Close on the heels of Lockheed Martin admitting that it had been hacked, it has emerged that the Public Broadcasting Service (PBS) has been hacked and login and password information pertaining to employees as well as outside users of the site have been compromised.

A Twitter user called @lulzsec published site maps, database structures plus thousands of logins and passwords of employees and journalists who used the site, ABC News reported.

It has been reported that the ‘Anonymous’ hacking group attacked PBS, known for programs like 'Sesame Street', after it aired a documentary called ‘Frontline’ that criticized whistle-blower website WikiLeaks and published posts by Bradley Manning, who is in U.S. custody for allegedly leaking out vast tracts of U.S. military documents to Julian Assange's site.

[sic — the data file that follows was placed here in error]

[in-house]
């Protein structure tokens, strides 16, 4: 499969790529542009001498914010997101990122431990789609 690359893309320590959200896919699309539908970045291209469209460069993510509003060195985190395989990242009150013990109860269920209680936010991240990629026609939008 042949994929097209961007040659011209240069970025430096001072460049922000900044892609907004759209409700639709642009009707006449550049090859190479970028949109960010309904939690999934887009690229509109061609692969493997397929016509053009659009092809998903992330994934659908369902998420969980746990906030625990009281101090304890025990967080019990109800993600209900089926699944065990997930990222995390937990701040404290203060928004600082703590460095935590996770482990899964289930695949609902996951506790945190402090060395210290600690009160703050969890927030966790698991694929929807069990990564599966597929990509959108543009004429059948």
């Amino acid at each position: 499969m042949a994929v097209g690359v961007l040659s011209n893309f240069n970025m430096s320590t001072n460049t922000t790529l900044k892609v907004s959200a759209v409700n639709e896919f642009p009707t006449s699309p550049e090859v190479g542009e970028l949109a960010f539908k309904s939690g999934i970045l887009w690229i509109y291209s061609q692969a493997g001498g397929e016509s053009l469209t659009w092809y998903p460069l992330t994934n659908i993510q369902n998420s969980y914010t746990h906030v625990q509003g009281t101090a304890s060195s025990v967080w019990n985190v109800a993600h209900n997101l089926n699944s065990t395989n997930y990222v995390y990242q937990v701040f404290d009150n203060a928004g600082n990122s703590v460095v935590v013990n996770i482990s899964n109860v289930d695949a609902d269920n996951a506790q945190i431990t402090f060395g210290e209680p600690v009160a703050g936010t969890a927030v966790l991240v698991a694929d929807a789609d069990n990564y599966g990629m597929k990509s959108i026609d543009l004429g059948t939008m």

The hackers also posted a meme-based calling card saying Free Bradley Manning. F*** Frontline, according to the report.

The ABC News report says email addresses, usernames and passwords of more than two thousand users have been published online. While we couldn't confirm that they were valid, there is a strong air of legitimacy about them.

Bradley Manning is a 23-year-old U.S. Army private who was working in Iraq as an army intelligence analyst when he was arrested in May last year after being accused of copying several thousands of military documents and passing them on to WikiLeaks. Manning had been charged with transferring classified data and delivering national defense information to an unauthorized source.